Compute pipeline 160 includes shader DCs 168 and 170. Each of the DCs 168 and 170 is configured to count through compute ranges within work groups received from CP pipelines 124b and 124c.
 The DCs 166, 168, and 170, illustrated in FIG. 1B, receive the input ranges, break the ranges down into workgroups, and then forward the workgroups to shader core 122.
 Since graphics pipeline 162 is generally a fixed function pipeline, it is difficult to save and restore its state, and as a result, the graphics pipeline 162 is difficult to context switch. Therefore, in most cases context switching, as discussed herein, does not pertain to context switching among graphics processes. An exception is for graphics work in shader core 122, which can be context switched.
 After the processing of work within graphics pipeline 162 has been completed, the completed work is processed through a render back unit 176, which does depth and color calculations, and then writes its final results to memory 130.
 Shader core 122 can be shared by graphics pipeline 162 and compute pipeline 160. Shader core 122 can be a general processor configured to run wavefronts. In one example, all work within compute pipeline 160 is processed within shader core 122. Shader core 122 runs programmable software code and includes various forms of data, such as state data.
 FIG. 2 is an illustrative block diagram of a computing system 200, which is an alternative embodiment of the computing system 100 of FIG. 1A. The computing system 200 includes IOMMU architecture and memory management for a CPU and I/O devices, along with a system memory mapping structure in accordance with embodiments of the present invention. However, details of many of the components of computing system 100, discussed above, also apply to similar components within computing system 200. Therefore, details of these similar components will not be repeated in the discussion of computing system 200.
 A memory mapping structure can be configured to operate between memory 206, memory controller 240, IOMMU 216, and I/O devices A, B, and C, represented by numerals 250, 252, and 254, respectively, connected via a bus 278. IOMMU 216 can be a hardware device that operates to translate direct memory access (DMA) virtual addresses into system physical addresses. IOMMU 216 can construct one or more unique address spaces and use the unique address space(s) to control how a device's DMA operation accesses memory. FIG. 2 only shows one IOMMU for the sake of example, and embodiments of the present invention may comprise more than one IOMMU.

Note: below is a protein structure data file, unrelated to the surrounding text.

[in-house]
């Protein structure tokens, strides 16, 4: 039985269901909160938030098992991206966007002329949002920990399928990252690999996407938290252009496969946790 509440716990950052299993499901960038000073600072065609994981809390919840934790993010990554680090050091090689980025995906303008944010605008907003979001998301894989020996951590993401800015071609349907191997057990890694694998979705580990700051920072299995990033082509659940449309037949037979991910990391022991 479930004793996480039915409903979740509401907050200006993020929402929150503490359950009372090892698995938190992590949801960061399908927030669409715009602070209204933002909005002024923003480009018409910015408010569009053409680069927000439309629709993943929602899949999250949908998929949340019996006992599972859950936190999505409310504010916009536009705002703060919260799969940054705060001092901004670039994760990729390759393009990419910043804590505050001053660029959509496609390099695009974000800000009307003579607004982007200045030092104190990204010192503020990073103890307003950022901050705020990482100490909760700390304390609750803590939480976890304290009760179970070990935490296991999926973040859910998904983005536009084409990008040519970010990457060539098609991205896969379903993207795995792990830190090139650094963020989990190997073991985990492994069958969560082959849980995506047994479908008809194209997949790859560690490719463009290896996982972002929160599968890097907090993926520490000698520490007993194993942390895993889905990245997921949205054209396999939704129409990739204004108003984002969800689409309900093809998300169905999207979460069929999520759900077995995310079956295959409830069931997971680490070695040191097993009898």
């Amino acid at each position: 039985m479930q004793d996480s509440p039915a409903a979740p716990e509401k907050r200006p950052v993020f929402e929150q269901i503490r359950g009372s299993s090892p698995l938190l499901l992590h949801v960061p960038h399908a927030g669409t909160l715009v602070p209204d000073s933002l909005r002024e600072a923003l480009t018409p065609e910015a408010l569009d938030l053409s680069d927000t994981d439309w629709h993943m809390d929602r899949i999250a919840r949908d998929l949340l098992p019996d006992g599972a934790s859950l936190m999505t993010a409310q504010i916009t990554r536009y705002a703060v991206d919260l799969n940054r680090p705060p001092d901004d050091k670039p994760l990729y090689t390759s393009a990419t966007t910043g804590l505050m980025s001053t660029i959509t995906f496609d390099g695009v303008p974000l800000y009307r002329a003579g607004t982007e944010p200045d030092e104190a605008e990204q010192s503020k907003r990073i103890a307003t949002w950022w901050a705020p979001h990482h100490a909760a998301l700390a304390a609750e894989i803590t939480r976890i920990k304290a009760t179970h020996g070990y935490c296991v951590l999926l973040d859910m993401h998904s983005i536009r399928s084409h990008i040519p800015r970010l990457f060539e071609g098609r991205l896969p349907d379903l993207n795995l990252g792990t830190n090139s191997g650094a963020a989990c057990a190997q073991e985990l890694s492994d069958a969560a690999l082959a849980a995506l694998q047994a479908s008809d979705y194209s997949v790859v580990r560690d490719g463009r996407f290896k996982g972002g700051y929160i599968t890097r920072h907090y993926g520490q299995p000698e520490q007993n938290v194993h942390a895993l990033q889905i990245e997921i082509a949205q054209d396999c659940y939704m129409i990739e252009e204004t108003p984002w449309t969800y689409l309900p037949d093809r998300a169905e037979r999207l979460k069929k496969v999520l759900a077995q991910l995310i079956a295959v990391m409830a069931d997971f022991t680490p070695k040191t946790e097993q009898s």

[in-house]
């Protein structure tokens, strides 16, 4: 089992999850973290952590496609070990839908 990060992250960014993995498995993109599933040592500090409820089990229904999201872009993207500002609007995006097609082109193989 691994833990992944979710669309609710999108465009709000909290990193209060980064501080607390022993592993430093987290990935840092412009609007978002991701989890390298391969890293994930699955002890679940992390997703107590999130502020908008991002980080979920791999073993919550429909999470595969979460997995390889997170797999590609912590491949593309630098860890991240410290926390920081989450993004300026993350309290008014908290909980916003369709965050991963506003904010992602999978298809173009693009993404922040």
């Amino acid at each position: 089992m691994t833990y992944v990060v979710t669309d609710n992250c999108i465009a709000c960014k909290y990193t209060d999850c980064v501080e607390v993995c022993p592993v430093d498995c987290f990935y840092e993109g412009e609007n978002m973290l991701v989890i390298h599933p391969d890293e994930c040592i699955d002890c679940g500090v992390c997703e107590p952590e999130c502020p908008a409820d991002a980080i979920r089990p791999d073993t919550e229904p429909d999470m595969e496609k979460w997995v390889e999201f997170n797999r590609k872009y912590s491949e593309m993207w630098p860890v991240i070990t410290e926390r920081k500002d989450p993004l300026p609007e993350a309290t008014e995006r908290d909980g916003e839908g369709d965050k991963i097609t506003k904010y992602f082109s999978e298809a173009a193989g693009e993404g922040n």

Generally, an IOMMU can be connected to its own respective bus and I/O device(s). In FIG. 2, a bus 209 can be any type of bus used in computer systems, including a PCI bus, an AGP bus, a PCI-E bus (which is more accurately described as a point to point protocol), or any other type of bus whether presently available or developed in the future. Bus 209 may further interconnect interrupt controller 248, kernel mode driver 210, SWS 212, applications 211, and OS 208 with other components in system 200.
 The I/O Device C may include memory management I/O (MMIO) maps and host data path (HDP) 256, device processing complex 258, private memory management unit (MMU) 260, input output translation lookaside buffer (IOTLB) 264, address translation service (ATS)/page request interface (PRI) request block 262, local memory 268, local memory protection map 266, and multiplexers 270, 272, 274, 276, and 280.